From a personal level and as a businessman, what’s your opinion on the way Toronto Wolfpack has acted in terms of players and companies not being paid?

“It’s disgusting. Listen, I can get into… I know David Argyle more than anyone does, I chose months ago not to speak to him anymore because I didn’t like some of the things he did. My belief is that you don’t try to promote yourself to be something you’re not for the sake of people liking you from an ego perspective. I think it’s unfair to the players who have worked hard and have rent to pay and they can’t even get paid what they’re owed. I think that’s dishonest and it’s not the way you run a business or live your life.

If you read anything about me I want it to only be positive. I don’t want headlines about me, I’m not even comfortable with them talking about me, I’d rather them talk about my brand and the team and how we plan to grow from that perspective.

From a personal perspective, I feel for all the players. I can only say that if we’re given the opportunity things are going to be much different, they will prosper under us, they’re going to make more money and be treated like family versus outcasts how they were treated before. There’s no excuse for not paying your bills, you don’t go into an agreement then not pay the people that help you.

Will all the outstanding debts be paid if your takeover goes through, and what if Super League say no to you being readmitted?

From my perspective, if we’re awarded the club, we will pay all obligations to the players. I don’t know why Super League would say no, I really don’t understand why because you’ve spent four years marketing this whole thing to get to Super League, it’s got a tremendous fanbase, notoriety and momentum from a club perspective, the financial side will take care of itself, people will forget about the sins of the past ownership if you have the right people involved and we’re that group. If we get awarded the team we will remedy the financial obligations that are owed retrospective wages.

Will any company that has an outstanding bill, will you settle that debt as well?

I’ll be honest, I’m owed money personally. David owed everybody including the local bartender money. It really comes down to… I’m being completely honest because I don’t lie and make things up. Number one the players get paid first, 100% of what they’re owed, that’s non-negotiable as long as we take over.

As far as obligations to any supplier, I’ll tell you it’s probably going to be negotiated because I don’t even know what’s owed specifically because all these things are coming out of the woodwork so we’d have to make sure we manage things correctly from that perspective. That’s the truth.

Can you tell us a bit more about this Wolf Grooming product and how it will benefit Super League rather than just Toronto Wolfpack?

It’s something I’m passionate about. I’m a shareholder of Canada’s largest manufacturing facility. It’s a lead certified facility. LEED, it’s essentially the first sustainable manufacturer facility of its kind in North America when it was built a few years back.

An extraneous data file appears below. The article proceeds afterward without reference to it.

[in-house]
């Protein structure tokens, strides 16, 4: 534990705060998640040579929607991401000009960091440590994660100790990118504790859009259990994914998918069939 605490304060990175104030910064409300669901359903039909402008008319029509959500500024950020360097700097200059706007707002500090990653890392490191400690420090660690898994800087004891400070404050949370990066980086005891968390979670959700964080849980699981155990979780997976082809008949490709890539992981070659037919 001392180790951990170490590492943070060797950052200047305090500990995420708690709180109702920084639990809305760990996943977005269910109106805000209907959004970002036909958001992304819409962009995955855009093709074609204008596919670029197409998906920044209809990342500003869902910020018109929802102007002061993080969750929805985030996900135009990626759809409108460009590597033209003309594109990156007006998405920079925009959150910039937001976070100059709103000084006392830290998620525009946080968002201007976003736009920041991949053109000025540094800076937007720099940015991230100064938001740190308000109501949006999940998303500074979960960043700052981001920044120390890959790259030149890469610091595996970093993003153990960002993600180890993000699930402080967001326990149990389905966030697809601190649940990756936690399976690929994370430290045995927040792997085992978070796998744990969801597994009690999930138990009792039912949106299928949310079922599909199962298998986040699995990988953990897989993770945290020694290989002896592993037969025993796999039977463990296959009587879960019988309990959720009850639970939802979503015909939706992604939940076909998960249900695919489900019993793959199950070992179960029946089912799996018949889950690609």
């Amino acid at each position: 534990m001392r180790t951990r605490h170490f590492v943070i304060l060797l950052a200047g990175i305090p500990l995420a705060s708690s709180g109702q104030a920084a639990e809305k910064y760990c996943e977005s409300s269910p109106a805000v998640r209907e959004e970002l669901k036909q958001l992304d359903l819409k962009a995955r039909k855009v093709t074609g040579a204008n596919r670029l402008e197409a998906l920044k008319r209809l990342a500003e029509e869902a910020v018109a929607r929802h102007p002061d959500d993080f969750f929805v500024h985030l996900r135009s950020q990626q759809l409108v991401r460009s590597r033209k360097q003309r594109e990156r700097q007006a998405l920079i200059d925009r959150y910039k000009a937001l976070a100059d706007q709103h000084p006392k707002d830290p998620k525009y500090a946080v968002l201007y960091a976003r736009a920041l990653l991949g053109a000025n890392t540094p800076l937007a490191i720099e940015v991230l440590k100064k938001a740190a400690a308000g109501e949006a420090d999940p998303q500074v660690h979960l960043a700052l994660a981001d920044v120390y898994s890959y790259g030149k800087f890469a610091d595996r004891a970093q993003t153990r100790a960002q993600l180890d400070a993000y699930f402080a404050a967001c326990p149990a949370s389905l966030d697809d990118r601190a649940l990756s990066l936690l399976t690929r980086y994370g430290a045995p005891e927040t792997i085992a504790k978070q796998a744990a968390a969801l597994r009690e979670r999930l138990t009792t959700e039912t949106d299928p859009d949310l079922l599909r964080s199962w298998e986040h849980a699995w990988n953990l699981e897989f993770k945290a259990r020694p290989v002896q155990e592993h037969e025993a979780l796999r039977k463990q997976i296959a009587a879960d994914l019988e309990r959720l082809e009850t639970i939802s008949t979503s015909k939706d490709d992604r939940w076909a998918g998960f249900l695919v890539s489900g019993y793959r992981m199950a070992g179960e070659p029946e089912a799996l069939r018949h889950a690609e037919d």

We have a women’s line called Flow which is a sustainable brand, then what we did was we launched a men’s brand line called Wolf which is Flow spelt backwards.

The premise of Wolf essentially is focused on the men’s grooming category which is a multi-billion dollar segment of the marketplace. My strategy always was when I spoke to David that there’s a lot of synergy between Wolf and Wolfpack, let’s get players involved and the Super League involved. It was always supposed to happen but it always got kyboshed at the end because David had his ulterior motives with other things. Wolf essentially is a lifestyle brand that encompasses a shaving cream, a shampoo, freestyling products and a moisturiser.

We’re coming out with a line called Wolf Black which is CBD enhanced products at a high end. The products themselves perform really, really well. The products are all sustainably made. The goal here is to partner with the Super League and its teams and almost become a distributor of this product and market them to the 20 million eyeballs that see Super League through a year and build almost like what Red Bull has done with Formula 1 and all these sports they’ve advertised in. I have a very robust plan I believe can make this successful. The male is the largest portion of the fanbase in rugby and I believe we can build this into a $100 million dollar revenue-wise for Super League over five years.

What’s your opinion on the Sonny Bill Williams deal, the benefits of it and whether you’d like to see Sonny back next year?

I think that from a marketing perspective it was a smart deal to be had if you had the money to do it. If you’re going to do a deal like that you have to be on solid ground. Would I love to have him back? Absolutely, I think there would be some great synergies for that, but right now if I could be honest, I’m so far removed from where the club needs to be from a team perspective because I want to make sure it’s on solid ground financially first. The confidence has to be there from the players so the first thing you do is you pay the players and then put a good plan in place and then you can get more talent to come on the team, but it’s difficult to do that without gaining the confidence of the team first. 100%, I would love to get Sonny Bill Williams in the fold and more talent around there. My goal for the Wolfpack is to be one of the top teams for years to come.